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South-South Focus to Keep Pace with Rising Population

UNITED NATIONS, Feb 8 2012 (IPS) - When the world’s rising population hit the historic seven billion milestone last October, the United Nations predicted that population growth will continue to increase, reaching an estimated 9.3 billion by the year 2050.

A banner outside U.N. Headquarters promotes a global campaign by the U.N. Population Fund.  Credit: UN Photo/Rick Bajornas

A banner outside U.N. Headquarters promotes a global campaign by the U.N. Population Fund. Credit: UN Photo/Rick Bajornas

But keeping pace with this growth is the increasing south-south cooperation among developing nations who are sharing innovative experiences in reproductive health, family planning, gender empowerment and the integration of population into development planning.

Sethuramiah L. Rao, permanent observer of Partners in Population and Development (PPD) to the United Nations, told IPS, “It is internationally recognised that south-south and triangular development cooperation continues to grow in importance, accounting for around 10 percent of total development cooperation today.”

It is also well appreciated, he said, that south-south cooperation is not a substitute for, but is complementary to north-south cooperation and that south-south cooperation is an important element of international cooperation for development.

Among others, Rao singled out Brazil, China, India and South Africa as some of the countries making significant contributions to south-south cooperation.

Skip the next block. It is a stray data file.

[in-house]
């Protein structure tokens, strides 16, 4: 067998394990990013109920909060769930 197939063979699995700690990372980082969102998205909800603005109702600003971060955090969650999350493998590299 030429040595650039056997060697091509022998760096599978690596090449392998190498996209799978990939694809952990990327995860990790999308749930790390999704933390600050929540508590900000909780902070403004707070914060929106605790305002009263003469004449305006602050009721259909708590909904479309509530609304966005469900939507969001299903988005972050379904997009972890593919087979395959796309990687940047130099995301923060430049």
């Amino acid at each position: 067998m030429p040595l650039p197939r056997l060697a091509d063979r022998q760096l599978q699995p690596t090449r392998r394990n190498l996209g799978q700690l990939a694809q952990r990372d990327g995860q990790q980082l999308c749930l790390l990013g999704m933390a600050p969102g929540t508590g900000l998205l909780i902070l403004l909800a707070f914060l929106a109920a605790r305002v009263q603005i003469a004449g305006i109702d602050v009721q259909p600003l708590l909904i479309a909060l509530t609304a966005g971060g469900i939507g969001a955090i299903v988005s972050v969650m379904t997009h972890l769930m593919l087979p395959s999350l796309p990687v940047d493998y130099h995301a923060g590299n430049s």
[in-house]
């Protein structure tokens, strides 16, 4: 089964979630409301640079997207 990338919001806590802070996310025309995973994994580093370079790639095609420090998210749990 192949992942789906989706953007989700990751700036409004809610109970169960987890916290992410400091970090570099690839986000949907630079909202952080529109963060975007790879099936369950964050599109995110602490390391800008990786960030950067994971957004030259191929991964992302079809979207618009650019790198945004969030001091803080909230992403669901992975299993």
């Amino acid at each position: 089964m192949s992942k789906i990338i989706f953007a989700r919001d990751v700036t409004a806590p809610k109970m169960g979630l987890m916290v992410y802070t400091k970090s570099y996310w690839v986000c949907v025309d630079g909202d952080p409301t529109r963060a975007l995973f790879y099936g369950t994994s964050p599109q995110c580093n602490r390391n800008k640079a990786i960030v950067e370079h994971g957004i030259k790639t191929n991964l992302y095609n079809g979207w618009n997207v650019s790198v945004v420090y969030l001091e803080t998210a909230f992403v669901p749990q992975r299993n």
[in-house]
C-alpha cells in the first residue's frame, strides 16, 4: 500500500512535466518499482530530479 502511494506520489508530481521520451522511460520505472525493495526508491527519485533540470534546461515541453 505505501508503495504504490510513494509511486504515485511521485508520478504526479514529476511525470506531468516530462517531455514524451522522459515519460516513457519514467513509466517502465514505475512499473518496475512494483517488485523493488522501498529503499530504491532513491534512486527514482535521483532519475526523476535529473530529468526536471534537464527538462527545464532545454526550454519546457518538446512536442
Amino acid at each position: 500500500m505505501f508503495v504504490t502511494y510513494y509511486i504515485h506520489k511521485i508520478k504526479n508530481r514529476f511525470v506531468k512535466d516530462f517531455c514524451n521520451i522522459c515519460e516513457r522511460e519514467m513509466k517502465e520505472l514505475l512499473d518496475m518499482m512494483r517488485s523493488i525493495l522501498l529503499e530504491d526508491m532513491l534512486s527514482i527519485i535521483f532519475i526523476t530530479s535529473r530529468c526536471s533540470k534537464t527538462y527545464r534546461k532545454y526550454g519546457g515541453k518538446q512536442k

The PPD, which he represents in New York, was launched at the 1994 International Conference on Population and Development (ICPD) specifically for promoting and strengthening south-south cooperation in population and reproductive health.

Accounting for close to 70 percent of developing countries’ population, PPD’s current membership comprises 25 developing countries: (Bangladesh, Benin, China, Colombia, Egypt, Ethiopia, Gambia, Ghana, India, Indonesia, Jordan, Kenya, Mali, Mexico, Morocco, Nigeria, Pakistan, Senegal, South Africa, Thailand, Tunisia, Uganda, Viet Nam, Yemen and Zimbabwe), and is growing.

A book titled “Sharing Innovative Experiences”, jointly published by the Special Unit for South- South Cooperation at the U.N. Development Programme (UNDP), the U.N. Population Fund (UNFPA) and PPD, acknowledges that growth in world population is “phenomenal”.

“While on the one hand it reflects mankind’s enormous success in reducing mortality and improving quality of life for billions of people, on the other, it raises the serious challenge of the social, political, environmental and developmental implications of adding additional billions of people so rapidly,” the book says.

According to the 260-page publication, the world population did not reach one billion until 1804.

It then took 123 years to reach two billion in 1927, 33 years to reach three billion in 1960, 14 years to reach four billion in 1974, 13 years to reach five billion in 1987 and 12 years each to reach six billion in 1999 and seven billion in 2011.